A chartered flight bringing in golfers from South Korea reflects travellers' confidence in health and safety protocols in the province which has made preparations for its reopening under the "Charming Chiang Mai" scheme.
With more group tours being arranged for the upcoming high season, he expects the local tourism sector will start to turn a corner. However, in the early days of opening the domestic market will sustain tourism businesses.
According to Mr Punlop, hotel bookings started to pick up in September and October and the rate rose to 35% in Chiang Mai town and to 50%-60% at natural tourist sites during October to early November.
In October air passengers rose to 5,000 per day on average, compared with 1,000-2,000 passengers per day some months earlier.
In the second half of November and in December the occupancy rate for hotels in town is forecast to increase to 30%-40%, and 60% for hotels in natural attractions.
At least 100,000 tourists are expected to visit the province in the last two months of 2021, he said.
Chiang Mai has also received a big boost as it was chosen as one of the best cities for people who want to work and relax in Holidu's Workation Index 2021, he added.
According to Mr Punlop, public health safety remains the province's top priority and business operators are willing to be flexible if the Covid-19 situation changes. Postponements and refunds for cancellations are allowed depending on agreed terms and conditions.
Aviation looks to turn corner
The aviation sector has also suffered from the pandemic and restrictions, and the reopening scheme has pull factors for the industry that provide vital inks for the tourism industry.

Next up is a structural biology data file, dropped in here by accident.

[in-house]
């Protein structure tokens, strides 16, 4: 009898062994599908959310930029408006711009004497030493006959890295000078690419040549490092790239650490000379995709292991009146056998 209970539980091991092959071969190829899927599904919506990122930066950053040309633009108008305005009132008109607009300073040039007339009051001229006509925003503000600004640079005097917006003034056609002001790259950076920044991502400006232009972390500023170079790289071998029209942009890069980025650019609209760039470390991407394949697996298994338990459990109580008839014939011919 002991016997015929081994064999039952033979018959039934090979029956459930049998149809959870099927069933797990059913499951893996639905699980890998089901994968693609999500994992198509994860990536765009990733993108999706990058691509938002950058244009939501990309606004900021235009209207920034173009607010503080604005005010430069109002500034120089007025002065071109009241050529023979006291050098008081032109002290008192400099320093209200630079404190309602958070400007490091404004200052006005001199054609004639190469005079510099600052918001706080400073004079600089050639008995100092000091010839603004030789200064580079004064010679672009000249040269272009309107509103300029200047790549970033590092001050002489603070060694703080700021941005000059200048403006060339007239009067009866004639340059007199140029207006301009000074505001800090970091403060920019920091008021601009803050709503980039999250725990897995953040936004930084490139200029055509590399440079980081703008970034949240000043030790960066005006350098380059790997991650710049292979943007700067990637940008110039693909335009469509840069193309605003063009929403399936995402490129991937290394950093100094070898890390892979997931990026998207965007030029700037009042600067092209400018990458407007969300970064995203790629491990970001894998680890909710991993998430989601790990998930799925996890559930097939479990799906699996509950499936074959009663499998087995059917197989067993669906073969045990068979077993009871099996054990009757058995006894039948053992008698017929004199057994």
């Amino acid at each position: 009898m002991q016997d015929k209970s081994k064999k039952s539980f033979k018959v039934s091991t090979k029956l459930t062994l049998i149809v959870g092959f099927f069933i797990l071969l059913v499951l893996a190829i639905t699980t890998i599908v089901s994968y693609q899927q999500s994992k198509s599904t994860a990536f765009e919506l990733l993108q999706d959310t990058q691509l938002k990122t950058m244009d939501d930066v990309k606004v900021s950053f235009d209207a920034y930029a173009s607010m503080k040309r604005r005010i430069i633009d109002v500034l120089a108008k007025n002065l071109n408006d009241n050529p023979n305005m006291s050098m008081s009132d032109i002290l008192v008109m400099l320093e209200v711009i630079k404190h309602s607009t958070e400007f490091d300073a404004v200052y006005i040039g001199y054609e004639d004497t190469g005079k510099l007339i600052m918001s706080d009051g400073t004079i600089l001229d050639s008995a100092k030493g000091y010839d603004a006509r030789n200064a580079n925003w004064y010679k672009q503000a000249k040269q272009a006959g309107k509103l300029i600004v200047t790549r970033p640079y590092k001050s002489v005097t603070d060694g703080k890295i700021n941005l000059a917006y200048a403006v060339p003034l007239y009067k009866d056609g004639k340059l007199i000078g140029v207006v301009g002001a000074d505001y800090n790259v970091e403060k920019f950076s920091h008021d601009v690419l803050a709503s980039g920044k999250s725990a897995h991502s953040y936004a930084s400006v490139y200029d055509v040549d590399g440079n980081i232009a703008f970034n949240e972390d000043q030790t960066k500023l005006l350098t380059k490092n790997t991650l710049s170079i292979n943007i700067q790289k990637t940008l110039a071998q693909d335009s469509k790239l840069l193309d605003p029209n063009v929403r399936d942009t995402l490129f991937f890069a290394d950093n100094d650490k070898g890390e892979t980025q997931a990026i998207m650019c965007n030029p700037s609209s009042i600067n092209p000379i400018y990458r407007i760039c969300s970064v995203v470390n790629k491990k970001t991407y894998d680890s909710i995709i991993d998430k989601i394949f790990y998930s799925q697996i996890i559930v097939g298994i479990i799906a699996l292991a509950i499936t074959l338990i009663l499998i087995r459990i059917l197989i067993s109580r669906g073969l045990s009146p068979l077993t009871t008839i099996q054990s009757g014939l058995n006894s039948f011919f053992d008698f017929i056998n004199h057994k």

Suvarnabhumi airport has received 2,008 international commercial flight requests from 60 airlines this month.
Tassapon Bijleveld, executive chairman of Asia Aviation (AAV), the largest shareholder of Thai AirAsia (TAA), said the reopening scheme is a positive development for the airlines as it brings a positive vibe in the travel economy and business opportunities for the operators.
Thai AirAsia, which operates domestic flights out of Don Mueang and Suvarnabhumi airports, is expected to cash in on growing travel demand providing more domestic services with a plan to resume international operations this year, he said.
The airline has resumed domestic services since September with flights to 23 destinations out of 36 in November. Currently it operates 36 routes more than 60 flights per day and is expected to resume 100% domestic services by January next year.
Top five destinations before the Covid-19 pandemic were Chiang Mai, Phuket, Hat Yai, Chiang Rai and Khon Kaen. However, Mr Tassapon has two key proposals he wants the government to consider to strengthen the reopening policy.
One is how to reduce travel costs for international visitors who are required to take pricey RT-PCR tests before departure, upon their arrival and return, and have health insurance and hotel bookings.
The other is to pursue talks with other countries on making two-way quarantine-free arrangements initially targeting markets in Asean and Asia.
According to Mr Tassapon, such travel agreements will allow Thai tourists to take outbound trips with no mandatory quarantine while enabling Thai airlines to restart flights and break even.
Meanwhile, Aeronautical Radio of Thailand Ltd (Aerothai) reports a 25% increase in air traffic volume after the Nov 1 reopening compared with average air traffic in October.
Based on information from Nov 1-10, Aerothai has serviced a total of 9,919 flights: 2,243 international flights, 6,651 domestic flights and 1,025 flights across the country's airspace.
Tinnagorn Choowong, Aerothai's executive vice-president for operations, predicted a positive outlook with air traffic volumes likely to reach 30,000-32,000 flights a month on average.